The Republican Climate Resolution recognizes that environmental stewardship is a conservative principle, that policies should be based on scientific evidence and quantifiable facts, that climate change is having negative impacts and is viewed by the Department of Defense as a threat multiplier, and that we can and must take meaningful action to address these threats in a manner that doesn’t constrain the American economy:

    …be it Resolved, That the House of Representatives commits to working constructively, using our tradition of American ingenuity, innovation, and exceptionalism, to create and support economically viable, and broadly supported private and public solutions to study and address the causes and effects of measured changes to our global and regional climates, including mitigation efforts and efforts to balance human activities that have been found to have an impact.

    The Resolution has thus far been signed by House Republicans representing districts in New York, Pennsylvania, Florida, Nevada, Nebraska, Virginia, New Jersey, Utah, Washington, and South Carolina.

    The bipartisan Climate Solutions Caucus

    Eleven of the Resolution’s signatories are also members of the Climate Solutions Caucus, as are Darrell Issa (R-CA) and Lee Zeldin (R-NY), who have not yet signed the Resolution. The Climate Solutions Caucus is a bipartisan group in the US House of Representatives – currently comprised of 13 Republicans and 13 Democrats – that explores policy options to address climate change.

    Caucus members include some prominent conservative Republicans. Darrell Issa is the former chair of the House Oversight and Government Reform Committee, and Mia Love is viewed as a rising star in the party. Love featured in an episode of the acclaimed program Years of Living Dangerously….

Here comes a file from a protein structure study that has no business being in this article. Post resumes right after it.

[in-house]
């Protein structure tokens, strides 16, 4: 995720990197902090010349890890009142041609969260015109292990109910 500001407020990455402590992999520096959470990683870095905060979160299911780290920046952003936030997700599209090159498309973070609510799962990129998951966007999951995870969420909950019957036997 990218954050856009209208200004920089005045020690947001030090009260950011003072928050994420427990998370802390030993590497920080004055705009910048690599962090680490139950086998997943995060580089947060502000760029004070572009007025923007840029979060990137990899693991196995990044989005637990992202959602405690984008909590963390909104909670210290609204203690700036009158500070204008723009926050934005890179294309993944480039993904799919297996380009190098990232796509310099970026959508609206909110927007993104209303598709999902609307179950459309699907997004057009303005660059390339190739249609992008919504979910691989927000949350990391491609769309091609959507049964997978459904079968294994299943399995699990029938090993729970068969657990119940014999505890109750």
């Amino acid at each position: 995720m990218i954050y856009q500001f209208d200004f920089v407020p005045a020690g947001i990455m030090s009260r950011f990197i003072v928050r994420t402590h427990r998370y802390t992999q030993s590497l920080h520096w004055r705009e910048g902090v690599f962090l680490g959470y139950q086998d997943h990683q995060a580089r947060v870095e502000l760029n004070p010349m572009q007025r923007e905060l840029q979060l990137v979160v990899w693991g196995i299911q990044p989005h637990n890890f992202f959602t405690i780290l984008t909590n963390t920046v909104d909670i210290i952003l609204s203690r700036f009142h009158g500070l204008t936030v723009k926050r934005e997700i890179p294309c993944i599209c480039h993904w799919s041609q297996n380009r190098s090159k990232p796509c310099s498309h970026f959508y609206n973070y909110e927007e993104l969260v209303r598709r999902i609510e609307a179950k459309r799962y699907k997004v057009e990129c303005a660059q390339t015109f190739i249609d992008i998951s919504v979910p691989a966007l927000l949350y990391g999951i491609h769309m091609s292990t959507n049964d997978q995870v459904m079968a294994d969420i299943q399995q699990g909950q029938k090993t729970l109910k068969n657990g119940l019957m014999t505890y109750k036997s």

8. New podcast ‘Evidence Squared’ on communicating science

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    New podcast ‘Evidence Squared’ on communicating science by John Cook & Peter Jacobs

    Posted on 29 March 2017 by John Cook skepticalscience.com

    Since arriving in the US two months ago, I’ve been developing a podcast with Peter Jacobs, a PhD student studying paleoclimate at George Mason University. While there are a number of podcasts about climate change, there were no podcasts about the science of science communication, how to talk about climate change. Today, we’ve launched our podcast, Evidence Squared.

    You can check us out on iTunes and listen to our first four episodes (more on those in a moment). Be sure to subscribe and rate us!

  9. Restoration resilience: buffering against climate change

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    Posted: 29 Mar 2017 11:57 AM PDT  ScienceDaily article here

    A new paper by the University of Washington and NOAA’s Northwest Fisheries Science Center aims to provide clarity among scientists, resource managers and planners on what ecological resilience means and how it can be achieved….

    ….Timpane-Padgham scoured the scientific literature for all mentions of ecological resilience, then pared down the list of relevant articles to 170 examined for this study. She then identified in each paper the common attributes, or metrics, that contribute to resilience among species, populations or ecosystems. For example, genetic diversity and population density were commonly mentioned in the literature as attributes that help populations either recover from or resist disturbance…[they then] grouped the various resilience attributes into five large categories, based on whether they affected individual plants or animals; whole populations; entire communities of plants and animals; ecosystems; or ecological processes…

    The researchers say this work could be useful for people who manage ecosystem restoration projects and want to improve the chances of success under climate change. They could pick from the ordered list of attributes that relate specifically to their project and begin incorporating tactics that promote resilience from the start.

    Specifying resilience attributes that are appropriate for the system and that can be measured repeatably will help move resilience from concept to practice,” Klinger said…”The threat of climate change and its impacts is a considerable issue that should be looked at from the beginning of a restoration project. It needs to be its own planning objective,” Timpane-Padgham said….

    Britta L. Timpane-Padgham, Tim Beechie, Terrie Klinger. A systematic review of ecological attributes that confer resilience to climate change in environmental restoration. PLOS ONE, 2017; 12 (3): e0173812 DOI: 10.1371/journal.pone.0173812